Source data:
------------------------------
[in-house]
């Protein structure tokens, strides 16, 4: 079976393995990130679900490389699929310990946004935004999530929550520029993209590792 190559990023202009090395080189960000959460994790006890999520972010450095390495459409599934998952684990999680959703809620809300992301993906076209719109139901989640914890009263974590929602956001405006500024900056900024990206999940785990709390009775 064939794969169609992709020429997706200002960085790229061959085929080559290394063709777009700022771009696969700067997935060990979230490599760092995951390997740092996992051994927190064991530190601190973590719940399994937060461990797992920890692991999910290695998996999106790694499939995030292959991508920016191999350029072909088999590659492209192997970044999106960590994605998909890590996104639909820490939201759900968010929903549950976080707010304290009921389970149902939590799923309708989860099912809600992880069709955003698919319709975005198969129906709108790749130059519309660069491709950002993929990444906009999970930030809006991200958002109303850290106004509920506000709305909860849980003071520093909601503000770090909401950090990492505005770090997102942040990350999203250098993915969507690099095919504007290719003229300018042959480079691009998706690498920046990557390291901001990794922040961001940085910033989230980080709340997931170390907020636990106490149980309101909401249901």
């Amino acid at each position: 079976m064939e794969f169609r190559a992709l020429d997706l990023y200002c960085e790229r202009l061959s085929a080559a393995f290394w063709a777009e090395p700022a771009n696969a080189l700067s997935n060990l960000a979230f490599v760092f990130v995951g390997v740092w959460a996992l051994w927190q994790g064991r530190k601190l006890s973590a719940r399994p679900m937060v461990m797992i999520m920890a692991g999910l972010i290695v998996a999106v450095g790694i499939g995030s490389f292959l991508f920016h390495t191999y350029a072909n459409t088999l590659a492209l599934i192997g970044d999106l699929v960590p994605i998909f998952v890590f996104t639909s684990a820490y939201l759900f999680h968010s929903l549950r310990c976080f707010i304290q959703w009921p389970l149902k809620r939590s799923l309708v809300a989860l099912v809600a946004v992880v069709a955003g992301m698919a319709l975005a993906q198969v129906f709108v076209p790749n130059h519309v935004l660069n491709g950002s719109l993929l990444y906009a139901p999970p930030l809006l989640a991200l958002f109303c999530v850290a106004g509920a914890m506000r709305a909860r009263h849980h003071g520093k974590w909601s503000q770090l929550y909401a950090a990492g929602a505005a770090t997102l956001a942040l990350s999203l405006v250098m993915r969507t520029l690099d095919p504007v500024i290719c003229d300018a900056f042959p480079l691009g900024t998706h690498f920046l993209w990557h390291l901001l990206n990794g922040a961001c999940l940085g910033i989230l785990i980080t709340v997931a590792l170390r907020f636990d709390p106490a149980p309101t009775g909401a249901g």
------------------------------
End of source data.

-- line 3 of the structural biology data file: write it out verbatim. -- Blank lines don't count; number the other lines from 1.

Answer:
């Amino acid at each position: 079976m064939e794969f169609r190559a992709l020429d997706l990023y200002c960085e790229r202009l061959s085929a080559a393995f290394w063709a777009e090395p700022a771009n696969a080189l700067s997935n060990l960000a979230f490599v760092f990130v995951g390997v740092w959460a996992l051994w927190q994790g064991r530190k601190l006890s973590a719940r399994p679900m937060v461990m797992i999520m920890a692991g999910l972010i290695v998996a999106v450095g790694i499939g995030s490389f292959l991508f920016h390495t191999y350029a072909n459409t088999l590659a492209l599934i192997g970044d999106l699929v960590p994605i998909f998952v890590f996104t639909s684990a820490y939201l759900f999680h968010s929903l549950r310990c976080f707010i304290q959703w009921p389970l149902k809620r939590s799923l309708v809300a989860l099912v809600a946004v992880v069709a955003g992301m698919a319709l975005a993906q198969v129906f709108v076209p790749n130059h519309v935004l660069n491709g950002s719109l993929l990444y906009a139901p999970p930030l809006l989640a991200l958002f109303c999530v850290a106004g509920a914890m506000r709305a909860r009263h849980h003071g520093k974590w909601s503000q770090l929550y909401a950090a990492g929602a505005a770090t997102l956001a942040l990350s999203l405006v250098m993915r969507t520029l690099d095919p504007v500024i290719c003229d300018a900056f042959p480079l691009g900024t998706h690498f920046l993209w990557h390291l901001l990206n990794g922040a961001c999940l940085g910033i989230l785990i980080t709340v997931a590792l170390r907020f636990d709390p106490a149980p309101t009775g909401a249901g």